I don’t have a ”multi-thousand dollar high performance bike” but I still use spd pedals. I don’t always want do get in full suit and shoes to go to see my friend 2 kms away or run a simple errand

Marcin
Marcin
19 days ago
Reply to  Simon L

This. I have an aluminum mid level gravel bike and sometimes I just need to wear notmal shows so I don’t sound like a galloping horse when I go to the meeting. These are actually clever and solve a problem many of us have.

Paul
Paul
19 days ago
Reply to  Larry Falk

I have a 24 yr old stumpjumper with spd pedals on. I am going to be buying some of these new slippers, great idea

Drew
Drew
13 days ago
Reply to  Paul

Wow, nice to see I’m not the only one still riding their 1998 Stumpjumper.

Dylan
Dylan
17 days ago
Reply to  Larry Falk

I’m a bit surprised to see how much your POV has been down-voted on a site like BikeRumor.
I see this product as fitting in as one of 4 choices:

  1. Ride in your bike shoes and look like a dork/click clack in cleats while you’re not riding. I’m fine with this 99% of the time.
  2. Ride in your street/work shoes and be a bit sketchy on the pedals. I’ll sometimes do this If my wife gives me a lift home from work and I bring the bike home but forget my bike shoes under my desk.
  3. Buy a product like this to cover your pedals. I’m either too lazy to bother or not precious enough about my appearance to care about this.
Dylan
Dylan
17 days ago
Reply to  Dylan

Edit – I can count 🙂 Option 4 was to swap the pedals over. For the use case of swapping back and forth for quick trips, as for option 3 above I’m too lazy. But as someone fitting the N+1 stereotype, of course I _do_ have multiple sets of pedals and will occasionally swap out the flats on my MTB for SPDs if it’s a long XC style day.

Mike Hughes
Mike Hughes
14 days ago
Reply to  Larry Falk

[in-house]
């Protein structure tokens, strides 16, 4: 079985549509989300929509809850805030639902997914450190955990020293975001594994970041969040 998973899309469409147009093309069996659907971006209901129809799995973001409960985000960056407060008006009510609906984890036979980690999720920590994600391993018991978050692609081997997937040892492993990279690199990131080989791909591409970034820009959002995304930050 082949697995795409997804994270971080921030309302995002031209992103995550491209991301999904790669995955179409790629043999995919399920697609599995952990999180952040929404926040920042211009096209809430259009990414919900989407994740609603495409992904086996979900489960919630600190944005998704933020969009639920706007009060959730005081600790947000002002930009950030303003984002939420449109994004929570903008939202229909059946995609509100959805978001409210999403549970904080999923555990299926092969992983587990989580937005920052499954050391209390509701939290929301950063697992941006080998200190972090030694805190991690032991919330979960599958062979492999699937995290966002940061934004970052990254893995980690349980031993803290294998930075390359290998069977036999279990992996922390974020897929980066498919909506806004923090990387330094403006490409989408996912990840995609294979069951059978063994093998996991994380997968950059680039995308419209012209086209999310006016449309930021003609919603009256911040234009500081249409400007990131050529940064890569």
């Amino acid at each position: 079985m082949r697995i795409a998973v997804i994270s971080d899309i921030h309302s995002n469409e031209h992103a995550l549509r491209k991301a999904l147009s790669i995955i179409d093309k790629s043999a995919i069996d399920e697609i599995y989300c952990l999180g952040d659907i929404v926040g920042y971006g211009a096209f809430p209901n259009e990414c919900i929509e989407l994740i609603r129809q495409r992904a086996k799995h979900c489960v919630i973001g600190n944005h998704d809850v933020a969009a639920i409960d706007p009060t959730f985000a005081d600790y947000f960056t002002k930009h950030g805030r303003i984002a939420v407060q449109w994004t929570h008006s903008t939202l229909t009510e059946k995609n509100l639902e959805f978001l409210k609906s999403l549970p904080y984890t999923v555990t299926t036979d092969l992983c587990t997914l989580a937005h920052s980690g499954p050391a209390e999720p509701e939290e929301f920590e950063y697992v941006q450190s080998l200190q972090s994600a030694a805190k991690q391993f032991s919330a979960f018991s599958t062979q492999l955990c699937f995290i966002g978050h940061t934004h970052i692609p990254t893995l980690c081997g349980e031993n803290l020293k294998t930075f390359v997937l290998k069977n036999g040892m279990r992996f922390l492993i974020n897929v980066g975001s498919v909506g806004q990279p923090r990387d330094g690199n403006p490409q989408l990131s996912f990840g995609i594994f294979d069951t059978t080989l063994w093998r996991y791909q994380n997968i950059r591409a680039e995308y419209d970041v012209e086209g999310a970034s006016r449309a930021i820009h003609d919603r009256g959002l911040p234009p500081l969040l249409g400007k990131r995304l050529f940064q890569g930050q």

In my opinion, another reason to use these is when you want to practice wheelies, manuals, etc. I don’t want to swap pedals so having the ability to slip these on to practice is very appealing.

Greg
Greg
20 days ago

The fact that these can’t rotate and unclip accidentally really separates them from the “platform with a cleat” adapter options

Mark
Mark
20 days ago

I own a Pinarello Dogma xlight F12 and use it for races and training with spd pedals. I will go for a two hour long training ride and then take my daughters out for a few miles. I can easily pedal with tennis shoes on the Shimano SPD pedals without any issues. They are small but it is not impossible to pedal. Maybe a novice would need these over covers?

Gillis
Gillis
20 days ago
Reply to  Mark

Your anecdotal experience is nothing more. Just because YOU can doesn’t mean others would want to under the same circumstances.

AK_Ben
AK_Ben
18 days ago
Reply to  Mark

Hey, what kind of bike do you have again? Some folks in the back didn’t hear.

Chris
Chris
20 days ago

It doesn’t take much longer than 5 seconds to swap pedals anyway. These are for people that are so lazy that they’ll probably never use them.

Dr-who
Dr-who
20 days ago

Ride my Cervelo Aspero with flat shimano,Enjoy every min.Dont need lycra and the rest when not racing.The roll of a quality bike make you smile.

Gary
Gary
20 days ago

Shimano pd-eh500

Omar
Omar
19 days ago

Like other posters here I’ve had no trouble using the clip-in pedals with sneakers or even formal shoes when I’ve had to. I don’t see a need here.

Paul
Paul
19 days ago

Wat kinda shoes r them

Deputy Dawg
Deputy Dawg
19 days ago

Yup, brilliant. For me, it’s the daily morning run around with the dog. I get by fine with “unprotected” SPDs but these will be more enjoyable.

AK_Ben
AK_Ben
18 days ago

I have a solution for all of the commenters that don’t see a need for this product: don’t buy it. Problem solved on your end.

Non-Pinarello Mark
Non-Pinarello Mark
18 days ago

No no no! I really need a pair of Adidas Velosamba and this could ruin my argument

Don netto
Don netto
17 days ago

Only 30 lbs? Like the cost of a set of pedals.

Ari O’Sullivan
Ari O’Sullivan
16 days ago

The unwritten message here is that every cyclist needs clipless pedals in thirst place.